The day prior to the incoming snowstorm, the blizzard, that was scheduled to hit New York City, that had the city on high alert, with around the clock news services posting about shutdowns and preparing for emergency scenarios, I was wandering the 4th floor, Williamsburg, Brooklyn, NY loft where I have a studio.
Most of the loft mates were either out or in their rooms, in an attempt to keep warm. The common areas–the hallways, performance space/dance floor, kitchen–can get pretty cold.
I was wandering around from the photo studio to the performance space, looking out the windows, watching the gusts of wind blow around tiny snow flurries.
I poured myself a cup of tea, retreated to my room, and checked the Facebook events to see if anything was still happening the next day, Saturday, the day the snowstorm was expected to hit New York City.
Some acquaintances who I’d met through a “NYC Couchsurfing” group on Facebook were going tubing at Fort Greene Park in Fort Greene Brooklyn. Yes! I would join them!
Going outside in the snowstorm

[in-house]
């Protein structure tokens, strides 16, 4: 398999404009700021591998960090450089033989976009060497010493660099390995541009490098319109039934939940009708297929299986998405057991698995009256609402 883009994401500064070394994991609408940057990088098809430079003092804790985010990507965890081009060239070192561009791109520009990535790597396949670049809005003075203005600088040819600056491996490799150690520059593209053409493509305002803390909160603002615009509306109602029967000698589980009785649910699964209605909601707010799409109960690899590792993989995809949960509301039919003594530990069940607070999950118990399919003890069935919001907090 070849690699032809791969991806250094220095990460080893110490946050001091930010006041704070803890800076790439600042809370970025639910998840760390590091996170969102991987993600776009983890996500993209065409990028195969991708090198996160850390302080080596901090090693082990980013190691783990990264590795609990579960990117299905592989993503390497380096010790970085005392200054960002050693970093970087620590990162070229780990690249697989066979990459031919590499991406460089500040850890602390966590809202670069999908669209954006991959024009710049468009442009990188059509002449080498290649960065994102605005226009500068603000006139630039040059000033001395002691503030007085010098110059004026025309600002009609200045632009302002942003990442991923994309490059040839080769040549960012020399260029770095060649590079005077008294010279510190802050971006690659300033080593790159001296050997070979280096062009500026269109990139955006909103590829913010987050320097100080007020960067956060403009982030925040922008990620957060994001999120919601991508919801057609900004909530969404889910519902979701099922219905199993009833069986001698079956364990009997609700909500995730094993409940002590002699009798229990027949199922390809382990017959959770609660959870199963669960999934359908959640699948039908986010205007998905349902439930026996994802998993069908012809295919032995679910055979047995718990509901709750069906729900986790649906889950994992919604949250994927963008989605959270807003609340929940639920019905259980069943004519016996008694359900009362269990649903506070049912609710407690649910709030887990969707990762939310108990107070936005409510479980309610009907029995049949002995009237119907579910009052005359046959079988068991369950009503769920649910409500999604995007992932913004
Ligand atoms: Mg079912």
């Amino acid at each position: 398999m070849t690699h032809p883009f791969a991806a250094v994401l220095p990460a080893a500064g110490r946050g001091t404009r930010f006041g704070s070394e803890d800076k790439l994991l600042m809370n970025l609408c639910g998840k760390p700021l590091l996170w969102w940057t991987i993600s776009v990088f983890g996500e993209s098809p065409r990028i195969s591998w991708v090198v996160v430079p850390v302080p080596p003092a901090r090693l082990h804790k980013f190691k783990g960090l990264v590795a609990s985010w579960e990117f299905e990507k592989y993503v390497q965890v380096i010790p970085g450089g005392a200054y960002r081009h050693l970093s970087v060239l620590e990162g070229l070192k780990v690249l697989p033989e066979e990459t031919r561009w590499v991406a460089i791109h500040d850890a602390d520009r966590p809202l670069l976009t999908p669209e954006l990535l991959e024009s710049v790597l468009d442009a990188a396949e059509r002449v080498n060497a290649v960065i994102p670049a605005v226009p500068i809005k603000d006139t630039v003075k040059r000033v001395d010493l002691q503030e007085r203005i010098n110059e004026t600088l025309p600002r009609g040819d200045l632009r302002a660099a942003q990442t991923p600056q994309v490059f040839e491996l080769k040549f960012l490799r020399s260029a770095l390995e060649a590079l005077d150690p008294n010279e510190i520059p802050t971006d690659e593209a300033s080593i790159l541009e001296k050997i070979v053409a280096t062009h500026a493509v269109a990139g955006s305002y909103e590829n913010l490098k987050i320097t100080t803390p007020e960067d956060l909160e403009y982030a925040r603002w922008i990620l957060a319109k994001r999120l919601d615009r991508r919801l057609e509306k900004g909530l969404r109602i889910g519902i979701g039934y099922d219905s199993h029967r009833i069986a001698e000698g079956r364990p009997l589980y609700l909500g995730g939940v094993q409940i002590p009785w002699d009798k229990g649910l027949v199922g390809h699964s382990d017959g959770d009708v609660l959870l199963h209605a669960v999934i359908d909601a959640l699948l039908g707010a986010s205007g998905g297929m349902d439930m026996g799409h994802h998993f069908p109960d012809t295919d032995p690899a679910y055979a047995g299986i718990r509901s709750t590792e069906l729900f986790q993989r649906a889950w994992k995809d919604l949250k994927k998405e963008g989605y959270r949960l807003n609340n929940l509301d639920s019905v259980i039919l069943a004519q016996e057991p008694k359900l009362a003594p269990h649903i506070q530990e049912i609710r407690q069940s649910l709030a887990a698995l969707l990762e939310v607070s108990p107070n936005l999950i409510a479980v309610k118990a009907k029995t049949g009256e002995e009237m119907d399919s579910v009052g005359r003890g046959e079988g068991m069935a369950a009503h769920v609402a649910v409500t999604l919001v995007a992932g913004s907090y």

The next day, I wandered downstairs, then trudged through the snow until I reached the road, and like the the handful of others who were outside, walked on the road, as this was the easiest place to walk, since the sidewalks were piled high in snow, a few feet of snow.
I wandered to the subway, took the Far Rockaway Parkway bound L train to Metropolitan Avenue, then got off and walked to the Church bound G train, and took that to Fulton Street, then trudged through the snow to Fort Greene Park in Brooklyn, New York.
Pictures of the New York City snowstorm of 2016
I’ll let the pictures tell the story from here.
(Feel free to use these pictures by copying and pasting them. If you do use them, please give me a credit. © kris kemp – www.kriskemp.com)
Tubing at the park during the NYC snowstorm
Walking along Willoughby Street toward a Mexican-food diner. At this point, around 5pm, because of the snowstorm, there were only emergency vehicles on the road. Outside was quiet.
And tramping down the middle of the road, with a group of kids I’d met only a few hours earlier, connected to the NYC Couchsurfing community, having bounced down hills of Fort Greene Park, then rendevouxing at Al’s studio apartment, warming ourselves with water and whiskey, dancing, laughing, I felt curiously aware and full of wonder.
All sense of introspection and judgementalness were gone. I felt like a little kid–alive, happy, in the moment. After 15 minutes of stomping and sliding, we converged upon the mexican diner, ordered burritos, took them to the bar across the street, ate, talked, laughed, feeling like a band of merry travelers at a secret watering hole, a lovely tornado cave.
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